What is Jet Lag? Crossing time zones disrupts the body clock which regulates sleep, wakefulness and our productivity in general; this leads to irritability, fatigue, insomnia, poor concentration, loss of appetite, and other discomforts.
Can Jet Lag be prevented? A number of strategies have been developed to prevent jet lag but the general consensus is like motion sickness, there are certain people who are more predisposed to jet lag than others. Jet lag, like colds, cannot really be prevented but measures can be adapted to minimize the length of its effects.
The Rx Way
- No-Jet-Lag, as its literature claims, is “a safe and effective remedy for countering jet lag, in the form of easy-to-take tablets. Its effectiveness has been proven in a scientific trial of round-the-world passengers and confirmed by long haul flight attendants in a test conducted in cooperation with their union.” It also claims to be compatible with all kinds of medication and to have no side-effects. Always consult your doctor before trying out any new medication, even if it is an over the counter drug.
- Melatonin manipulates a certain hormone in your body; it is administered days before you travel. However, research has shown if it is taken within too early or too late before the date of travel, it makes jet lag worse.
The Anti-Jet Lag Diet Way. The Anti-Jet-Lag Diet was developed by Dr. Charles F. Ehret of Argonne National Laboratories; he prescribes alternates days of feasting and fasting starting four days before your date of departure:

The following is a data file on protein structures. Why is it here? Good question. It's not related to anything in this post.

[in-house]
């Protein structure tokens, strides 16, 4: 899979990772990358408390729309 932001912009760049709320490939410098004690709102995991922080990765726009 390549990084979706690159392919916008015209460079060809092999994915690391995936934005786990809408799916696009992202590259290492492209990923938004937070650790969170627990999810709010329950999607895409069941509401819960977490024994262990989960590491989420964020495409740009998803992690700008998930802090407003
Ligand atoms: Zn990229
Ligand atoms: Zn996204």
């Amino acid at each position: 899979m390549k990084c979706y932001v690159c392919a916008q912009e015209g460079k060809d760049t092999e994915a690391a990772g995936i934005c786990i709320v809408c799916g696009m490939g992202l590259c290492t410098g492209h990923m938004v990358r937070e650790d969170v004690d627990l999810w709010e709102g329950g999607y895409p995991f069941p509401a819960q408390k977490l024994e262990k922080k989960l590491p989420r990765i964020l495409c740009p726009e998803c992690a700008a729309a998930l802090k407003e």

- Feasting includes high-protein breakfasts and lunches, high-carbohydrate dinners;
- Fasting includes days of small, low-calorie meals.
The Cliché Way
- Exercise regularly to build stamina;
- Eat healthy foods, like green leafy vegetables and fruits;
- Chew gum to alleviate pressure build-up in your ears;
- A good night’s sleep; with naps during long flights;
- Avoid unnecessary stress; pay your bills, finish your work and do not get hung over before you travel;
- Drink plenty of fluids during the flight, but avoid alcoholic beverages and too much caffeine;
- Take advantage of airline sleeping aids such as blindfolds, ear plugs and neck pillows to catch a power nap;
- If it is possible to stand during the flight, stand up, stretch and walk a little;
- Wear comfortable clothes;
- Shower before you leave to refresh your senses;
- Set your watch to the time of your destination before you board the plane;
- Eat meals at times that are as close as possible to the meal times of your destination;
- Bring an interesting book or magazine;
- If the person sitting next to you seems friendly, engage in small talk and make a new friend;
- East vs. West. Some people believe that flying east or westward causes jet lag; scientists argue that such claims are more a question of personal preference and do not have any scientific basis;
- Night vs. day flights. Another question of personal preference; and finally,
- Have fun!
One thought on “Coping with Jet Lag”
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